The Playlist‘s Drew Taylor has noted a clue in a Criterion email newsletter that strongly suggests that Criterion will issue a deluxe dual-format edition of Steven Soderbergh‘s two-part Che in the fall. I would be astounded if they didn’t put out a Bluray version along with a standard DVD. Che was shot with a high-def “red” digital camera, of course. This is going to be really beautiful.
On the biography page of Holy Western Empire, the website apparently run by 89 year-old hatemonger and Holocaust Museum shooter James W. Von Brunn, it says that Von Brunn “holds a BachSci Journalism degree from a mid-Western university where he was president of SAE and played varsity football.”
Why is it that people of this bent always seem to have a penchant for bizarre secrecy, a liking for overripe adjectives and spelling and punctuation issues? “BachSci”? From “a” Midwestern university? There’s no hyphen between “mid” and “western.” I don’t think you capitalize “Commendation” or “Boat” following “PT.”
“During WWII [Von Brunn] served as PT-Boat captain, Lt. USNR, receiving a Commendation and four battle stars. For twenty years he was an advertising executive and film-producer in New York City. He is a member of Mensa, the high-IQ society.
“In 1981 Von Brunn attempted to place the treasonous Federal Reserve Board of Governors under legal, non-violent, citizens arrest. He was tried in a Washington, D.C. Superior Court; convicted by a Negro jury, Jew/Negro attorneys, and sentenced to prison for eleven years by a Jew judge. A Jew/Negro/White Court of Appeals denied his appeal. He served 6.5 years in federal prison.
“He is now an artist” — an artist! — “and author and lives on Maryland’s Eastern Shore.”
“Why am I an alcoholic?,” Shia LaBeouf says during an upcoming Parade interview with Dotson Raider. “I haven’t a damn clue! What is life about? I don’t know. The good actors are all screwed up. They’re all in pain. It’s a profession of bottom-feeders and heartbroken people. Every man has those feelings of escape and survival. I know you shouldn’t be that way. I’m trying to understand it and find the answers. I don’t have them now.”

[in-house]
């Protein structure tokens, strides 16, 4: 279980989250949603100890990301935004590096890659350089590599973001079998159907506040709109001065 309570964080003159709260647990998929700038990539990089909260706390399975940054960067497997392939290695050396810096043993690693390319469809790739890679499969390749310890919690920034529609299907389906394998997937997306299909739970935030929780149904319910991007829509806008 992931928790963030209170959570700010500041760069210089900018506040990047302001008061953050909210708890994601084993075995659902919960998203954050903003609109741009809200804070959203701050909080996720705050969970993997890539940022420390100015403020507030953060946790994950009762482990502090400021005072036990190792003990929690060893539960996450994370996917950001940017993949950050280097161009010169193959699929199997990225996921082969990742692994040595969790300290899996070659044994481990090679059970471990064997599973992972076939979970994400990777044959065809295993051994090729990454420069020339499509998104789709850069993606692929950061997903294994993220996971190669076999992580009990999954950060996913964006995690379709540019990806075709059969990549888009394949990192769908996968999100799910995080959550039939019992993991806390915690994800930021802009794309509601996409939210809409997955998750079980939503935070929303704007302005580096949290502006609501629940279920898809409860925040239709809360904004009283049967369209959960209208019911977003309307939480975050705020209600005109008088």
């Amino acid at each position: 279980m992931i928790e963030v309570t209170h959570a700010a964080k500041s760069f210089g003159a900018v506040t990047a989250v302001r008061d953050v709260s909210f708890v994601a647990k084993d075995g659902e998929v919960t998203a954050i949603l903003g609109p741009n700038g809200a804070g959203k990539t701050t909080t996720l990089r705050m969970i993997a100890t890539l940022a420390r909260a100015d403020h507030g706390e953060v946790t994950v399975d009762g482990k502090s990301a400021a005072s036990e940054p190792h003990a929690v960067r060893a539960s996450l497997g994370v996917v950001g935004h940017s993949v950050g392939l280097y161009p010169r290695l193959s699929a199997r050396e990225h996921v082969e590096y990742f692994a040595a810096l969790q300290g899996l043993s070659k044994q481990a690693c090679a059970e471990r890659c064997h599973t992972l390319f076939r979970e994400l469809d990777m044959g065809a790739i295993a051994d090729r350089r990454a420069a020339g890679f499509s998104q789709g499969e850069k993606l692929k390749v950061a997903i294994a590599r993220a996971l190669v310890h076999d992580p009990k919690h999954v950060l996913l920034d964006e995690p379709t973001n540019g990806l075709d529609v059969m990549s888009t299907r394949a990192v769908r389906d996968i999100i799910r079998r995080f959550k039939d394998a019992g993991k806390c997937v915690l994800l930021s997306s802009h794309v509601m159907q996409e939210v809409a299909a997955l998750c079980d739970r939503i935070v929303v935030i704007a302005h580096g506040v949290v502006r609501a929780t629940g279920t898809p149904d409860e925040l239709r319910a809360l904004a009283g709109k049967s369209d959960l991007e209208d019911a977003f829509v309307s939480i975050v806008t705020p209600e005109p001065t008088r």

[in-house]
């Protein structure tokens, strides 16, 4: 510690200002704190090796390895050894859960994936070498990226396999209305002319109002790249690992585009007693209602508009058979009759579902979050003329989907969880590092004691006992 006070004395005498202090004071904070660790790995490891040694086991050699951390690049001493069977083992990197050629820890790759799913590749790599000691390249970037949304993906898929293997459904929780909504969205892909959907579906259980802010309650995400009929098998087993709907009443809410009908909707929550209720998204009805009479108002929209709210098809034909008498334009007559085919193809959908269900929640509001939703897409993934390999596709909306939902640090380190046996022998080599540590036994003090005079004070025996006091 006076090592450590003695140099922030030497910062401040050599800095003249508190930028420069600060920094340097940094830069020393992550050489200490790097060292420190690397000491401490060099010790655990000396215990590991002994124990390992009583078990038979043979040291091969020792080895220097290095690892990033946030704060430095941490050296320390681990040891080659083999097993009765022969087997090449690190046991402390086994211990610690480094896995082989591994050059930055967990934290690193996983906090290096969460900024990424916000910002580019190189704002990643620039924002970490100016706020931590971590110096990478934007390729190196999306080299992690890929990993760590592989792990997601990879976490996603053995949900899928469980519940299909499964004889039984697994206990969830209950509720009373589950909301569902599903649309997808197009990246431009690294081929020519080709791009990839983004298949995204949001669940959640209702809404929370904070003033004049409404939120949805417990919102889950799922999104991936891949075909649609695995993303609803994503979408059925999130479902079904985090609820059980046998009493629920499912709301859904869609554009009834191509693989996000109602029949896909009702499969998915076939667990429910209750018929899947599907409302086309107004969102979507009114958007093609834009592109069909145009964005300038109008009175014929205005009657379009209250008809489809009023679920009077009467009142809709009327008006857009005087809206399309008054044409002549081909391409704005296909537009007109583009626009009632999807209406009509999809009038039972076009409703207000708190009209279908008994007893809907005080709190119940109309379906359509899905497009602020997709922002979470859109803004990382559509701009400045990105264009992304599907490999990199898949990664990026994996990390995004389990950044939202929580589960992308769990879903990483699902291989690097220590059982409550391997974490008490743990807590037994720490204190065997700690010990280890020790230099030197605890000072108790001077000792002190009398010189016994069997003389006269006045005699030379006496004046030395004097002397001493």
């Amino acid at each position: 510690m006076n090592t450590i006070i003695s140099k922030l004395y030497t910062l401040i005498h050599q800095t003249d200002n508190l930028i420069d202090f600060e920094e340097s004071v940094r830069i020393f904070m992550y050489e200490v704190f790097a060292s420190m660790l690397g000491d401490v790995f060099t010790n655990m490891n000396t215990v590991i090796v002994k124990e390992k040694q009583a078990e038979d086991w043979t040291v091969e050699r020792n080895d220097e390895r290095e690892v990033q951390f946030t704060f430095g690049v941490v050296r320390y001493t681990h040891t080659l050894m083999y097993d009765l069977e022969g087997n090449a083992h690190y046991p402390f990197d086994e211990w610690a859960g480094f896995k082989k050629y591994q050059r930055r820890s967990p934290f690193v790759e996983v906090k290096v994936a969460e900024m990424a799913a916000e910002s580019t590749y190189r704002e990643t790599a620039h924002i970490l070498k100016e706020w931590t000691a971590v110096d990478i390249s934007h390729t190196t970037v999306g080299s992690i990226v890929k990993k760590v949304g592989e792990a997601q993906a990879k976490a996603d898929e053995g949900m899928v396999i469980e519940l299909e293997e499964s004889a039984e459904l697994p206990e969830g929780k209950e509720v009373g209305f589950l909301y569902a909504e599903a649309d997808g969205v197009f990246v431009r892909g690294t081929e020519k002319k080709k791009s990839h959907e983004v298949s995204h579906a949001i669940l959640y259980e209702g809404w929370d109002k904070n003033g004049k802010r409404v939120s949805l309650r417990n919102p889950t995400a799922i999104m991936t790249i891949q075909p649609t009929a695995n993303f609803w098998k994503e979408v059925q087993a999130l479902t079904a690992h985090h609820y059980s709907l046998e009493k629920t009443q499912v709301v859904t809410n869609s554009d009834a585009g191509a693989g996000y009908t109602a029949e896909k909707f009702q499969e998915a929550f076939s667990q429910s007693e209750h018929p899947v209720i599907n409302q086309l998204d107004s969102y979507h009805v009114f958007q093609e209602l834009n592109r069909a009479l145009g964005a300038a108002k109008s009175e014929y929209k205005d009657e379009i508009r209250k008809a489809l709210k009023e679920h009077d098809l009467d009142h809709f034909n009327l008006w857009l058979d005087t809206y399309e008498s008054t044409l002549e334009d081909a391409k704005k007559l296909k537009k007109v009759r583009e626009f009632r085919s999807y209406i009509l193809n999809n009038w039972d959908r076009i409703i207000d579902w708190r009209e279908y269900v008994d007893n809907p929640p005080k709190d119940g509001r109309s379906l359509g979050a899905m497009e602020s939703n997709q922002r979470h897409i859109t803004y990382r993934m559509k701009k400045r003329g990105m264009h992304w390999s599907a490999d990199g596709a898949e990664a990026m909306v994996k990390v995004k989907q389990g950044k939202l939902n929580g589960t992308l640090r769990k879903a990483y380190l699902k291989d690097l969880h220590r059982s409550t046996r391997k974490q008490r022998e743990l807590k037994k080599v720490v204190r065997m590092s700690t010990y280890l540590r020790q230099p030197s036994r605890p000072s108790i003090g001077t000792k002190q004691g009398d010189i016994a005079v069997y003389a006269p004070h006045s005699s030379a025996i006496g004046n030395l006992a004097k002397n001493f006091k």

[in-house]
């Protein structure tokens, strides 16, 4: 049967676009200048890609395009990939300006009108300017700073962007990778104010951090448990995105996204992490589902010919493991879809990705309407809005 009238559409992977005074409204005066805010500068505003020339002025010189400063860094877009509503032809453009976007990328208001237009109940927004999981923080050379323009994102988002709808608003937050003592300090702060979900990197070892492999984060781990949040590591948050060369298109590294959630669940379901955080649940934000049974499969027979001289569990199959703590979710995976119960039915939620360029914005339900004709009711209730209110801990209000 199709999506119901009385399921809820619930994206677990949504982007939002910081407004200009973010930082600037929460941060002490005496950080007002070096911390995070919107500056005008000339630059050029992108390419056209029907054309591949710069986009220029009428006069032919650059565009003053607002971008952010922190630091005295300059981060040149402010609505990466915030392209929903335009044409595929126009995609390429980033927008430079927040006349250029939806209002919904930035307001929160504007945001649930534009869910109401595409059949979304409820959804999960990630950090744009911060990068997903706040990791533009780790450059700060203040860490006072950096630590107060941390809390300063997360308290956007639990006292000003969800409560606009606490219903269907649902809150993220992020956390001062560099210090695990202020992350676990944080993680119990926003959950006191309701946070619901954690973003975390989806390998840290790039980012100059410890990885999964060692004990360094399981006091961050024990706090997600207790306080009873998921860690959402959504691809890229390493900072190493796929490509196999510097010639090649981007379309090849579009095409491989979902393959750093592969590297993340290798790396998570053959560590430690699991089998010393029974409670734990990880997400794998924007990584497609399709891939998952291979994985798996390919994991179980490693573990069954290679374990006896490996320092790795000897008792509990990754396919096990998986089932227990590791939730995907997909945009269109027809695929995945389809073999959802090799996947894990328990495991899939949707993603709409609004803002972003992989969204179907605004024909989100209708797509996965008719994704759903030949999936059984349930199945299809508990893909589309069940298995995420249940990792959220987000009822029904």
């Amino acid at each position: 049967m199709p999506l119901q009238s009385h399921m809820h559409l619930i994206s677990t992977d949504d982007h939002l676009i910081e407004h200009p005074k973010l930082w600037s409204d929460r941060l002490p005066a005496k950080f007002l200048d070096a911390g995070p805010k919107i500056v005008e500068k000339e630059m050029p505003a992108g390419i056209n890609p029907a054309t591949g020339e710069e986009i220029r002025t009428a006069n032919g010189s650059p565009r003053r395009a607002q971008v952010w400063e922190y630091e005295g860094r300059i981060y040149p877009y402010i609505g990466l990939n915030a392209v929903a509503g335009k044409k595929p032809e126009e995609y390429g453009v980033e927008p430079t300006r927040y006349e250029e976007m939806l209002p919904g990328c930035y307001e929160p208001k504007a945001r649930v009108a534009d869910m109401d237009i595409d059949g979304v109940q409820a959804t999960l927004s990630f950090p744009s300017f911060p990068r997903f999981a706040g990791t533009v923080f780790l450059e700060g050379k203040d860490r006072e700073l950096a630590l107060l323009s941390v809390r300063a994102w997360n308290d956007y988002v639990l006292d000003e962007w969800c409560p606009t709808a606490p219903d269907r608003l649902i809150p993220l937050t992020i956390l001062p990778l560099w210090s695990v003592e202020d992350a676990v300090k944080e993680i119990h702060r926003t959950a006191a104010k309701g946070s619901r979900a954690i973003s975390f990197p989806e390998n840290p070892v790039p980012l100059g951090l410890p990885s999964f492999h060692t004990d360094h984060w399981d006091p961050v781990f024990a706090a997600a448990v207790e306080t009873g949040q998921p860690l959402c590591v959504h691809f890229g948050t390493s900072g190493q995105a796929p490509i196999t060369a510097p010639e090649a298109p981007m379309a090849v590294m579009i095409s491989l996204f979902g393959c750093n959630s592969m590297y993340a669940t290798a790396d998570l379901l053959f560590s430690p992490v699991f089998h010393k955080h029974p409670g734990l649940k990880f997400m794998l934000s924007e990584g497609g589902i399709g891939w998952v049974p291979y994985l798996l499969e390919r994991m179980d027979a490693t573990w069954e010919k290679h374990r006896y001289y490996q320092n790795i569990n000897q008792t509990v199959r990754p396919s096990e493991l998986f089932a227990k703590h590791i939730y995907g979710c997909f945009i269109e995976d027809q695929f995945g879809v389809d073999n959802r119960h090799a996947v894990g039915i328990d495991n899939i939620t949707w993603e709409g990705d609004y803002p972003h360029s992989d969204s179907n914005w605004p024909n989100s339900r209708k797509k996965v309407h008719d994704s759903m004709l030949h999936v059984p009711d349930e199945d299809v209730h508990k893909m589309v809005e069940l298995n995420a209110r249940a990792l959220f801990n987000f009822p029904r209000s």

Good for LaBeouf . Anyone who can look at an issue straight and call a spade a spade has taken a significant first step on the road to recovery. He wasn’t quite as forthcoming, however, when I spoke to him 13 months ago at an Indiana Jones party in Cannes. Some of the HE talkback yentas slammed me for trying to pay a roundabout compliment to the guy.
“I told LaBeouf he looked great also, adding — this was a minor mistake — that the program obviously agreed with him,” I wrote. “‘The program?,’ he asked. ‘Yeah,’ I said. ‘AA….no? I read you’d gone into the program after the Chicago Walmart bust.’ LaBeouf looked a little alarmed. ‘Nope…no program,’ he answered. ‘Just livin’ my life.'”
Except two months later came LaBeouf ‘s misdemeanor DUI following a 3 am overturned-car wipeout on Fairfax Ave. (Or was it La Brea?) And the previous March he was popped for boozy behavior in a Walmart in Chicago.
To hear it from the Toronto Star‘s Peter Howell, the runaway successes of four movies-without-stars — The Hangover, Star Trek, Paul Blart: Mall Cop and Taken — has sent a “loud and clear” message that the era of the bankable star “is fast fading, and may already be gone.”
Could The Taking of Pelham 1 2 3 — a superior version of a pretty good, much-loved ’70s film — signify the launch of a new wave of ’70s remakes? Not a bad idea on the surface, but which ’70s films are conceivably ripe for plucking? I’ve looked at a list of the 100 most admired ’70s films and thought it over, but not that deeply or thoroughly.
The key would be to avoid the landmark ’70s films and remake the ones that seem to have a shot at fitting into the 21st Century — i.e., those with a certain fluidity of theme which seem less iconic and invulnerable. This obviously leaves out remakes of the Godfather films, A Clockwork Orange, Chinatown, Barry Lyndon, etc. I’ve come up with 21 that could work again — maybe.
M*A*S*H (’70), d: Robert Altman. Verdict: Conceivably. The ’60s ‘tude and loose-shoe alchemy that went into Altman’s original could never be duplicated or imitated, and what would be the point if someone managed a half-decent job of this? But the premise — hepcat military surgeons saving the lives of soldiers and getting with away all sorts of irreverence and hooliganism during their off-duty hours — is eternally cool. Transplant to Iraq or stay with the Korean War?
The Gypsy Moths (’69), d: John Frankenheimer. Verdict: I’m not sure. Maybe. A troupe of existential wanderers/death-tempters in the form of skydivers interact with residents of a small town prior to and after a local performance. Do skydivers do this any more? (Forget the year of release — Moths is a ’70s film.)
The Outfit (’74), d: John Flynn. Verdict: Yes! As long as they remake it in the same hardball, stripped-down fashion of the original, which costarred Robert Duvall, Joe Don Baker, Robert Ryan.
One Flew Over the Cuckoo’s Nest (’75), d: Milos Forman.Verdict: Maybe. It has a kind of timeless appeal. There are probably tens of millions of under-30s who’ve never heard of the ’76 original, much less seen it. Casting suggestions for the new McMurphy and Nurse Ratched?